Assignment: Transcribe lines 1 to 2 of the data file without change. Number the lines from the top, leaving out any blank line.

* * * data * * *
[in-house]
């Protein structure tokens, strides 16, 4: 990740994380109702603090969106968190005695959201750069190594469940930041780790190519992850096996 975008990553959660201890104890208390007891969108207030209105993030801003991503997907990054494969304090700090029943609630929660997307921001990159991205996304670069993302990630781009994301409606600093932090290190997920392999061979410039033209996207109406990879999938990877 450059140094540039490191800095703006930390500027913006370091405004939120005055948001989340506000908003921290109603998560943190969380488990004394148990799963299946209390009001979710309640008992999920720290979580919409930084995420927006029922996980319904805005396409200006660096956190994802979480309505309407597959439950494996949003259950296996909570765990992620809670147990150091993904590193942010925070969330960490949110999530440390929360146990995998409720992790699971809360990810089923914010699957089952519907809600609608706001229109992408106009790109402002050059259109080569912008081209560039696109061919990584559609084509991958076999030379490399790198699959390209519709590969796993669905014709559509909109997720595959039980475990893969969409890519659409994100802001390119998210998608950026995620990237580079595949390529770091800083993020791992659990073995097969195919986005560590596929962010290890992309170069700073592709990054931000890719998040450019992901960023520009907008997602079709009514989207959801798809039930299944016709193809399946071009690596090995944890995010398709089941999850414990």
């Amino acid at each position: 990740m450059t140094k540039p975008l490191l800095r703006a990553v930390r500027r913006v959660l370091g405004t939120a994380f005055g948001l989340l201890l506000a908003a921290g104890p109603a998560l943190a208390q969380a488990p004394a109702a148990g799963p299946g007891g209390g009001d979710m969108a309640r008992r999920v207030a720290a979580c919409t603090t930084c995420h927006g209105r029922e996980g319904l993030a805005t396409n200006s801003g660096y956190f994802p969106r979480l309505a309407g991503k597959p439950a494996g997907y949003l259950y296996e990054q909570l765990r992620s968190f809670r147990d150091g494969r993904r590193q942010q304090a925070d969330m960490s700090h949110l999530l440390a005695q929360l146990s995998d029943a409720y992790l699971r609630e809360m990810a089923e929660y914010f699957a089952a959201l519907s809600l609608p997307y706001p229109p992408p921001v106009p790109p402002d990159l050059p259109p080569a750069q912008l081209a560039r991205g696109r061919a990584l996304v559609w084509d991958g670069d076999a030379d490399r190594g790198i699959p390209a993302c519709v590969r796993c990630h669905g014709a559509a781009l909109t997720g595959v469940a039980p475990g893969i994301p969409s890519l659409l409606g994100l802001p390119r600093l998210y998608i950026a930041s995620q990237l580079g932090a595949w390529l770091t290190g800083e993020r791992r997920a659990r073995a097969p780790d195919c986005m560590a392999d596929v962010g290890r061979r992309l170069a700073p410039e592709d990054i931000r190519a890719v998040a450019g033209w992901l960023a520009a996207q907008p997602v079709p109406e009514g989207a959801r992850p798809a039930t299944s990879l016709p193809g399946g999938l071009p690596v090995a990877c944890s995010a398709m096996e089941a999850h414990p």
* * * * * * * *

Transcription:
[in-house]
């Protein structure tokens, strides 16, 4: 990740994380109702603090969106968190005695959201750069190594469940930041780790190519992850096996 975008990553959660201890104890208390007891969108207030209105993030801003991503997907990054494969304090700090029943609630929660997307921001990159991205996304670069993302990630781009994301409606600093932090290190997920392999061979410039033209996207109406990879999938990877 450059140094540039490191800095703006930390500027913006370091405004939120005055948001989340506000908003921290109603998560943190969380488990004394148990799963299946209390009001979710309640008992999920720290979580919409930084995420927006029922996980319904805005396409200006660096956190994802979480309505309407597959439950494996949003259950296996909570765990992620809670147990150091993904590193942010925070969330960490949110999530440390929360146990995998409720992790699971809360990810089923914010699957089952519907809600609608706001229109992408106009790109402002050059259109080569912008081209560039696109061919990584559609084509991958076999030379490399790198699959390209519709590969796993669905014709559509909109997720595959039980475990893969969409890519659409994100802001390119998210998608950026995620990237580079595949390529770091800083993020791992659990073995097969195919986005560590596929962010290890992309170069700073592709990054931000890719998040450019992901960023520009907008997602079709009514989207959801798809039930299944016709193809399946071009690596090995944890995010398709089941999850414990």